Plan your cutback weeks based on your cycle.
Cutback weeks are a crucial part of any training plan. Cutback weeks deliberately lower intensity and volume and allow your body to recover. This recovery facilitates adaptation and re-energizes you for progressively harder weeks of training.
Most runners benefit from a cutback week every 4-6 weeks. If a cutback week can happen every four weeks, why not time it around your cycle, which occurs within this same timeframe?
While the week of menstruation is hormonally a good week for performance, many women feel awful during their period. Bloating, cramps, and GI upset aren’t exactly conducive to peak performance. Women with these symptoms might opt for a cutback week during their period. I personally prefer to plan my cutback weeks around my periods, since I suffered from dysmenorrhea prior to pregnancy. (Here’s a post on how to run with dysmenorrhea.)
If your periods are not painful but your PMS is brutal, consider scheduling your cutback week for during your luteal cycle (the week before your period starts). Fatigue is common during this part of the cycle, so you are giving your body extra rest when it already needs it.
Know when to adapt your hydration and fueling.
During your luteal phase, you burn more carbohydrates, recover at a slower rate, and need more fluids and electrolytes. If you are racing or doing hard workouts during your luteal phase, adjust your nutrition and hydration accordingly.
According to Dr. Sims, you should both eat more carbs on a daily basis and consume more carbs during a long run or race. You do not want to bomb your gut with too much volume. Sims recommends up to 0.45 grams of carbs per pound per hour during this phase. If you are prone to GI distress during PMS, consider these fueling options for sensitive stomachs.
Since high progesterone does not facilitate muscle-building, you should tweak your recovery nutrition as well. Be mindful to eat enough protein after long runs and hard workouts (such as intervals or tempo runs) during your luteal phase.
Finally, be extra mindful to hydrate well during the luteal phase. On a daily basis, drink more water. During your long runs, take in slightly more fluids than normal and include electrolytes with those fluids.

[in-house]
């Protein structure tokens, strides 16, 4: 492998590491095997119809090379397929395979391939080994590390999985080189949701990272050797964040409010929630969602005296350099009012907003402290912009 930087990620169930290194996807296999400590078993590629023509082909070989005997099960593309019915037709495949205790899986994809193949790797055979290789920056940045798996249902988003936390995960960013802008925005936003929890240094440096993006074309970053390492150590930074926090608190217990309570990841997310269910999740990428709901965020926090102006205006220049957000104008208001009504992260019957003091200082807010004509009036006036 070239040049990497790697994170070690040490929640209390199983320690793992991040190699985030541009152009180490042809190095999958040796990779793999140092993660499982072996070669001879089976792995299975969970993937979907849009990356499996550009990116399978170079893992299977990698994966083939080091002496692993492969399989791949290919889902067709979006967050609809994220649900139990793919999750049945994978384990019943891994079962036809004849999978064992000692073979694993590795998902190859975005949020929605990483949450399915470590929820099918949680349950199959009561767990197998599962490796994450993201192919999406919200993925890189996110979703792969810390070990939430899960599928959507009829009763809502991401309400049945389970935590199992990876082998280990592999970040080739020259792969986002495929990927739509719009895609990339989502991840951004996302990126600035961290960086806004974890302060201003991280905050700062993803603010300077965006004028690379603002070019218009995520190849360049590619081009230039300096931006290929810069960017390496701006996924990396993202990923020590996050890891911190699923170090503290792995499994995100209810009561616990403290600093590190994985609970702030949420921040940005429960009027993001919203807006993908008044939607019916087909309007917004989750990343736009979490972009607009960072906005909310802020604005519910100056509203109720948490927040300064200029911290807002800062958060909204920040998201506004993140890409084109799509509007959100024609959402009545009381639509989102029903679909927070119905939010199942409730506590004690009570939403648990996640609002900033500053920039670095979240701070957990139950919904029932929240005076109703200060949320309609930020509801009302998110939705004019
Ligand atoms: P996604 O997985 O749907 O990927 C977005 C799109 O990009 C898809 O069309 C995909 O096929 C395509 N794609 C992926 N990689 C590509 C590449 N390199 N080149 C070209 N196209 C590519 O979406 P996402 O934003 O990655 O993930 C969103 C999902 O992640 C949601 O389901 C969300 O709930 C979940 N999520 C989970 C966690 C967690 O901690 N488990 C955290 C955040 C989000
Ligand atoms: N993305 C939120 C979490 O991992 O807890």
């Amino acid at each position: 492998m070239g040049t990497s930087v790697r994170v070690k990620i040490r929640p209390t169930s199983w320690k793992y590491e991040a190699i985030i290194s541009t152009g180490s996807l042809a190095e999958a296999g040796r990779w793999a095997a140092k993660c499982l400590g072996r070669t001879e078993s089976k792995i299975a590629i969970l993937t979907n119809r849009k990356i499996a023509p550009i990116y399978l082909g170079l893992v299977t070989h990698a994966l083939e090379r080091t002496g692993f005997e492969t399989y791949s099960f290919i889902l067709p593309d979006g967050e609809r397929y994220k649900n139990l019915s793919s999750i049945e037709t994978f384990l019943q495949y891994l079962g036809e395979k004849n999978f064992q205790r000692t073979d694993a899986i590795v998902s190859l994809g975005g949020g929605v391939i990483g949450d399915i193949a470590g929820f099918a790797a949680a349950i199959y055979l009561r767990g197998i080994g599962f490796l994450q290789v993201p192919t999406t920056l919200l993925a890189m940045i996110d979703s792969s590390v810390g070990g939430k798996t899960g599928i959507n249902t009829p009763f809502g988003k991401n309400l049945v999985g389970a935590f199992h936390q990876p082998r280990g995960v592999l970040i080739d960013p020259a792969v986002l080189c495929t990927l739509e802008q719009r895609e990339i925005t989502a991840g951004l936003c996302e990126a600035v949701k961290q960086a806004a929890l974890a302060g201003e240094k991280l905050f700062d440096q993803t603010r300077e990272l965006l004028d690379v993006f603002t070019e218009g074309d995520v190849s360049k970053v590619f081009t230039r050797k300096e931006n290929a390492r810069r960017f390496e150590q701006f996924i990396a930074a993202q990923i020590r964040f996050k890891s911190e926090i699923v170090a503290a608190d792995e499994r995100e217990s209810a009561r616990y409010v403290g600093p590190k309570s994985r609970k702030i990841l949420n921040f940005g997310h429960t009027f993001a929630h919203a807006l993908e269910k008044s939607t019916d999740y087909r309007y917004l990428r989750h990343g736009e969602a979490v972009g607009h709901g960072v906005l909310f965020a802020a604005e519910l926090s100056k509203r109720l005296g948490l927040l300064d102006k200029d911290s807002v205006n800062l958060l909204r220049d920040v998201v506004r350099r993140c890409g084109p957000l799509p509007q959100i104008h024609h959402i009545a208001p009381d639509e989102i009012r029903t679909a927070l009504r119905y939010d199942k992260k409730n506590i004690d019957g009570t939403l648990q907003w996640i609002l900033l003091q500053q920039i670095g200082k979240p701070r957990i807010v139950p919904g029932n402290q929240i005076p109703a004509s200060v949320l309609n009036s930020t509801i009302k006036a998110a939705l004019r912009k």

Do harder training during the follicular phase.
In those two weeks between the start of your period and ovulation, your body is primed to adapt to training. You can tolerate harder workouts and recover more quickly. These weeks are ideal for increasing mileage, tackling intense workouts, and focusing on strength training.
If you do end up racing on your period, know that your hormones can actually be to your advantage. Read more about how to race on your period in this article.
Note your cycle and phase in your training log.
As a coach, I encourage my female athletes to do this – and for the ones who do, it is illuminating. Your cycles can explain why a workout felt abnormally hard. Noting your cycle in your log will reveal individual patterns. Do you struggle with fatigue during PMS? Are long runs more challenging during this time? Once you know, you can adjust your plan accordingly – and not have your confidence squashed by a bad workout the week before your period.
If you are working with a coach, share these observations with him or her. Runners comfortably talk about bodily functions like GI distress, bathroom habits, and blisters. If we can talk about these, we should not be bashful about menstruation and hormones.
Knowing your body as an athlete is empowering. Even if you can’t completely adapt your training completely to your cycle because of the timing of your race, you know why some runs feel the way they do – and how to minimize the negative effects.
Do you adjust your training based on your cycle?